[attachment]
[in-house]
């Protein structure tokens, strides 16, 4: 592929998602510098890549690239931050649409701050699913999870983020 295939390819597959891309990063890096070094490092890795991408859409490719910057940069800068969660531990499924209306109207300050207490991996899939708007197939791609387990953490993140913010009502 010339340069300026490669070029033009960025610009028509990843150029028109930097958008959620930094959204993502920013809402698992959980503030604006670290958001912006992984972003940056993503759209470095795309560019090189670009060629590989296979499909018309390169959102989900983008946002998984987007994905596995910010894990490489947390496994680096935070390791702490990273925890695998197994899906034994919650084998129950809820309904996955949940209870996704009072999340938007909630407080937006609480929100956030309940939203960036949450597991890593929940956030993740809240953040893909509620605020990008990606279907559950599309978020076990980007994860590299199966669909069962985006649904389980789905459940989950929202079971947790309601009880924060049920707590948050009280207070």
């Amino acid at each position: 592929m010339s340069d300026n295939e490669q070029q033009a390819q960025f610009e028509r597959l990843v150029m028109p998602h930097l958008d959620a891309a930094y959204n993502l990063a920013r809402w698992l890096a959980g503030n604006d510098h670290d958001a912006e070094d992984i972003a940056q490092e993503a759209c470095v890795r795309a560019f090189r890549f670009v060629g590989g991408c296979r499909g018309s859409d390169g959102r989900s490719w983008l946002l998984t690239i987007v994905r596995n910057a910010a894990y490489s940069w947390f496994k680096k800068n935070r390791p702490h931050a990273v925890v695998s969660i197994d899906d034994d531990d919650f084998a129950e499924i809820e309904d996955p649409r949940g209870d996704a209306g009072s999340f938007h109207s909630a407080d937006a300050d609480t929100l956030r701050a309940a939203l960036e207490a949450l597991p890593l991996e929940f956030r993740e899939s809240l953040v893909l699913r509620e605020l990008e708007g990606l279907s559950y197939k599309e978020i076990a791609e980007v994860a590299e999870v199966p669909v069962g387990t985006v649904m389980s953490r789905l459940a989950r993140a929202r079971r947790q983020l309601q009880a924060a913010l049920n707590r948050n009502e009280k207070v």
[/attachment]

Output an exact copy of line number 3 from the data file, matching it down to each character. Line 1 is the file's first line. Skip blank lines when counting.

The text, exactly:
């Amino acid at each position: 592929m010339s340069d300026n295939e490669q070029q033009a390819q960025f610009e028509r597959l990843v150029m028109p998602h930097l958008d959620a891309a930094y959204n993502l990063a920013r809402w698992l890096a959980g503030n604006d510098h670290d958001a912006e070094d992984i972003a940056q490092e993503a759209c470095v890795r795309a560019f090189r890549f670009v060629g590989g991408c296979r499909g018309s859409d390169g959102r989900s490719w983008l946002l998984t690239i987007v994905r596995n910057a910010a894990y490489s940069w947390f496994k680096k800068n935070r390791p702490h931050a990273v925890v695998s969660i197994d899906d034994d531990d919650f084998a129950e499924i809820e309904d996955p649409r949940g209870d996704a209306g009072s999340f938007h109207s909630a407080d937006a300050d609480t929100l956030r701050a309940a939203l960036e207490a949450l597991p890593l991996e929940f956030r993740e899939s809240l953040v893909l699913r509620e605020l990008e708007g990606l279907s559950y197939k599309e978020i076990a791609e980007v994860a590299e999870v199966p669909v069962g387990t985006v649904m389980s953490r789905l459940a989950r993140a929202r079971r947790q983020l309601q009880a924060a913010l049920n707590r948050n009502e009280k207070v």